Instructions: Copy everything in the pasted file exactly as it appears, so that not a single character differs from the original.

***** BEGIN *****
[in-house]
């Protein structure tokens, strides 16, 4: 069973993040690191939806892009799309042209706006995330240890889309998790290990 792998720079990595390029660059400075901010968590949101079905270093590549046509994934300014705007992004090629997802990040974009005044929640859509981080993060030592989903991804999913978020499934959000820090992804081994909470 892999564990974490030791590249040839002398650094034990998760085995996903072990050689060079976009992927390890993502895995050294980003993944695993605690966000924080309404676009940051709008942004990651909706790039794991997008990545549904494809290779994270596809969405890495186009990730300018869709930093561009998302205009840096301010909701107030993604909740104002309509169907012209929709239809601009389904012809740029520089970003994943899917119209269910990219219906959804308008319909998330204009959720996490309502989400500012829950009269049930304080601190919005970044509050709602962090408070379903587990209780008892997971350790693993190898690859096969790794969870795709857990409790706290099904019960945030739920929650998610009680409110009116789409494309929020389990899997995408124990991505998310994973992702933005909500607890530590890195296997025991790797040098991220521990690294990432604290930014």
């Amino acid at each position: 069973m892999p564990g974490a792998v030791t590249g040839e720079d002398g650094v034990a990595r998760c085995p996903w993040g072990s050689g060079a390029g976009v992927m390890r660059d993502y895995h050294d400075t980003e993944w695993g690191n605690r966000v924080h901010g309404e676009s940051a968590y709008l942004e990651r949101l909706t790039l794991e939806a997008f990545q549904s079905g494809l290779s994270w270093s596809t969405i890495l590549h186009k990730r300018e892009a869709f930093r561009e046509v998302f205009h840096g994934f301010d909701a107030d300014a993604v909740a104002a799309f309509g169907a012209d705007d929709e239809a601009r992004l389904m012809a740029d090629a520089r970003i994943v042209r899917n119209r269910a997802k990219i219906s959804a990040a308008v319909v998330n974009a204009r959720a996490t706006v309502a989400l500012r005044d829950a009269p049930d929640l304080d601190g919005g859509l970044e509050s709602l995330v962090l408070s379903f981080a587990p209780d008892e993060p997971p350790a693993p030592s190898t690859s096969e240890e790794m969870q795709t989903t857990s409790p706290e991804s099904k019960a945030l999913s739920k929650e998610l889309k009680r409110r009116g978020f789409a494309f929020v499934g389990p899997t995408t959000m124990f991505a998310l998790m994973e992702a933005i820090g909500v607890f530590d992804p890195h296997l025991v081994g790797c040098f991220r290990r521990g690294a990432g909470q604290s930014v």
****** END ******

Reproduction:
[in-house]
């Protein structure tokens, strides 16, 4: 069973993040690191939806892009799309042209706006995330240890889309998790290990 792998720079990595390029660059400075901010968590949101079905270093590549046509994934300014705007992004090629997802990040974009005044929640859509981080993060030592989903991804999913978020499934959000820090992804081994909470 892999564990974490030791590249040839002398650094034990998760085995996903072990050689060079976009992927390890993502895995050294980003993944695993605690966000924080309404676009940051709008942004990651909706790039794991997008990545549904494809290779994270596809969405890495186009990730300018869709930093561009998302205009840096301010909701107030993604909740104002309509169907012209929709239809601009389904012809740029520089970003994943899917119209269910990219219906959804308008319909998330204009959720996490309502989400500012829950009269049930304080601190919005970044509050709602962090408070379903587990209780008892997971350790693993190898690859096969790794969870795709857990409790706290099904019960945030739920929650998610009680409110009116789409494309929020389990899997995408124990991505998310994973992702933005909500607890530590890195296997025991790797040098991220521990690294990432604290930014």
């Amino acid at each position: 069973m892999p564990g974490a792998v030791t590249g040839e720079d002398g650094v034990a990595r998760c085995p996903w993040g072990s050689g060079a390029g976009v992927m390890r660059d993502y895995h050294d400075t980003e993944w695993g690191n605690r966000v924080h901010g309404e676009s940051a968590y709008l942004e990651r949101l909706t790039l794991e939806a997008f990545q549904s079905g494809l290779s994270w270093s596809t969405i890495l590549h186009k990730r300018e892009a869709f930093r561009e046509v998302f205009h840096g994934f301010d909701a107030d300014a993604v909740a104002a799309f309509g169907a012209d705007d929709e239809a601009r992004l389904m012809a740029d090629a520089r970003i994943v042209r899917n119209r269910a997802k990219i219906s959804a990040a308008v319909v998330n974009a204009r959720a996490t706006v309502a989400l500012r005044d829950a009269p049930d929640l304080d601190g919005g859509l970044e509050s709602l995330v962090l408070s379903f981080a587990p209780d008892e993060p997971p350790a693993p030592s190898t690859s096969e240890e790794m969870q795709t989903t857990s409790p706290e991804s099904k019960a945030l999913s739920k929650e998610l889309k009680r409110r009116g978020f789409a494309f929020v499934g389990p899997t995408t959000m124990f991505a998310l998790m994973e992702a933005i820090g909500v607890f530590d992804p890195h296997l025991v081994g790797c040098f991220r290990r521990g690294a990432g909470q604290s930014v």